Microsoft attempted to sell Bing to Apple in 2020

Yesterday, Bloomberg published a new article in its series covering Google’s antitrust case, revealing that Microsoft once considered abandoning Bing Search. In 2020, Microsoft representatives engaged in discussions with Eddy Cue, then Apple’s Vice President, suggesting that Apple acquire Microsoft’s entire Bing division.

Launched in 2014, Bing Search was a product in which Microsoft placed great hopes, intending to rival Google Search, a dominant gateway for online users at the time. In 2020, Microsoft attempted to sell Bing to Apple; however, Apple deemed it inadequate and declined the purchase.

Despite its significant push in recent years, Bing’s growth has been rather stagnant. Microsoft has heavily promoted Bing through the Windows operating system and the Microsoft Edge browser, marginally increasing its market share. Contrary to popular belief, Microsoft’s aggressive promotion of Bing might not have been to expand its presence but to position it for sale.

Bloomberg reported that discussions about this potential deal remained exploratory, with no actual negotiations on price. This underscores Apple’s apparent disdain for Bing, unwilling even to offer a bid. Interestingly, there have been rumors that Apple is developing its search engine, suggesting Microsoft might want to offload Bing, providing Apple with a ready solution and relieving itself of a burden.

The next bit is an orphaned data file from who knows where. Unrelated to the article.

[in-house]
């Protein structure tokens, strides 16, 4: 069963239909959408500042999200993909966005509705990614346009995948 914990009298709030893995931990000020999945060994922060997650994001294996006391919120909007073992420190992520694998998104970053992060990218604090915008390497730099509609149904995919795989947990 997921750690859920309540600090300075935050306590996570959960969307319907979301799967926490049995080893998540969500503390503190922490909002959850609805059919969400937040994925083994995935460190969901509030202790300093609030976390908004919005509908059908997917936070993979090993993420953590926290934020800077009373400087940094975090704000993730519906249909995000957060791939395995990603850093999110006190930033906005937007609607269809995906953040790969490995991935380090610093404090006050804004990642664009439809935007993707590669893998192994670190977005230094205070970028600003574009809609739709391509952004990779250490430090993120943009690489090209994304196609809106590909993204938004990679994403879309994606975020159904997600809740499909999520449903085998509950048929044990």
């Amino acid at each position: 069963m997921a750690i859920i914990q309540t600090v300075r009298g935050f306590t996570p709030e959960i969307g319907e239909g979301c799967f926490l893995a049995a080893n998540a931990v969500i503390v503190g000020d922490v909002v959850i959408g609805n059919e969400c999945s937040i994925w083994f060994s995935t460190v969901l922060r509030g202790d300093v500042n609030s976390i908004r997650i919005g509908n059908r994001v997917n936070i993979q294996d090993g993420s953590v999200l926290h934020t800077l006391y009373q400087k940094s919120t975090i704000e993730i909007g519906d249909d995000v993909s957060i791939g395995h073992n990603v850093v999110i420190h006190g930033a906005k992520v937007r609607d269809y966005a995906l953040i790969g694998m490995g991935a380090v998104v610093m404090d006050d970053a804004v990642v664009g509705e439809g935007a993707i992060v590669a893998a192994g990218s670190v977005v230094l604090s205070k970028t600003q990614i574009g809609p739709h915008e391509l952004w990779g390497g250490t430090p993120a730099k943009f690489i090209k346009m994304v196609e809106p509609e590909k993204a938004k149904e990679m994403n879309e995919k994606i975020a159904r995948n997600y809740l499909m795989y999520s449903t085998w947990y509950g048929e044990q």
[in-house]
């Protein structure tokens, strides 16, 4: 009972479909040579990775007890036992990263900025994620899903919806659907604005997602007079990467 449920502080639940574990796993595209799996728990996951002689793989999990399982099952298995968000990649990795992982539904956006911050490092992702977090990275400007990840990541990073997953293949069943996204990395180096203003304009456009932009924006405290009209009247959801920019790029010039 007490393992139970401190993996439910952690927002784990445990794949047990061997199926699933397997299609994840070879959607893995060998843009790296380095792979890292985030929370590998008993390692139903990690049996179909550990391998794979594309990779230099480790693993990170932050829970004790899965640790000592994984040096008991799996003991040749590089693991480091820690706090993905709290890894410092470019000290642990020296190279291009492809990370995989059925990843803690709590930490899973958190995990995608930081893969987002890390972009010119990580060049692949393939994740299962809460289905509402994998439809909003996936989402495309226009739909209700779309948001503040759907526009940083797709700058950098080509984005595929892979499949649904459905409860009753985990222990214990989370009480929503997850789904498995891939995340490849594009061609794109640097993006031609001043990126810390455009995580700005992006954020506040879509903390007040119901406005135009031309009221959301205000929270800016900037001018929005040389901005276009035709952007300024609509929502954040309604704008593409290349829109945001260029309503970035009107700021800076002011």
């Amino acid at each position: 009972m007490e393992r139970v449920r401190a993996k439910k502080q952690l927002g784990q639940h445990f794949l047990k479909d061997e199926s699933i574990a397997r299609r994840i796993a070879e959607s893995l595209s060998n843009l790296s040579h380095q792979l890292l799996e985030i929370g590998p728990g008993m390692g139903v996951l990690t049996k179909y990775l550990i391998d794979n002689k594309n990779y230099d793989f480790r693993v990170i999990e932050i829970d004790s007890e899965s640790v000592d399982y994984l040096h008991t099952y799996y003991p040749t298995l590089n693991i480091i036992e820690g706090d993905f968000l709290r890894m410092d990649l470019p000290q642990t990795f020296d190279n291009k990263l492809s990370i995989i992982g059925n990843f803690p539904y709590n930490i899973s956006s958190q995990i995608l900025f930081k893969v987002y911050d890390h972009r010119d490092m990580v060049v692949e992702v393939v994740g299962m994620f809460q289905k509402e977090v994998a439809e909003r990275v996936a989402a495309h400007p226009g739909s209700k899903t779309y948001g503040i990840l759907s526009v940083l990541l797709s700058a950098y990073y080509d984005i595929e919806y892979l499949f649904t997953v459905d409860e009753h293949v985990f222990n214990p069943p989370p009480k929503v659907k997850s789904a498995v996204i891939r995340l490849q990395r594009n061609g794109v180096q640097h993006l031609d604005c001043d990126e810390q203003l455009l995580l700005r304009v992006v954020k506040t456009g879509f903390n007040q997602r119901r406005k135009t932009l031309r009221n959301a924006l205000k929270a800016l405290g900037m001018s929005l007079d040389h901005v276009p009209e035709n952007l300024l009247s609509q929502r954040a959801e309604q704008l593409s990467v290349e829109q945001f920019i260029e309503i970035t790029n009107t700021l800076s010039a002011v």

Bloomberg’s report highlighted several key details:

  • One of the primary reasons Apple did not purchase Bing was its satisfaction with the revenue derived from Google. Google Search serves as the default search engine on Apple devices, for which Google pays Apple a significant annual fee.
  • The second reason was Apple’s concern about Bing’s inability to compete with Google in terms of quality and functionality.
  • In 2013, Apple reached an agreement with Microsoft to set Bing as Siri’s default search engine. However, by 2017, Apple reverted to Google, with Spotlight’s default search also switching to Google. Rumors suggested that user dissatisfaction with Bing’s search results prompted this change.
  • In 2016, Satya Nadella approached Tim Cook with a proposal to make Bing the default search for Safari. In 2018, Microsoft once again approached Apple, hoping to replace Google with Bing as the default search engine on Apple devices outside the U.S. However, these negotiations bore no fruit.

It’s noteworthy that, thanks to Microsoft’s investment in OPENAI, Microsoft now offers Bing Chat, powered by OPENAI’s GPT. Furthermore, Windows Copilot, integrated into Windows and based on Bing Chat, might potentially drive Bing’s market share growth.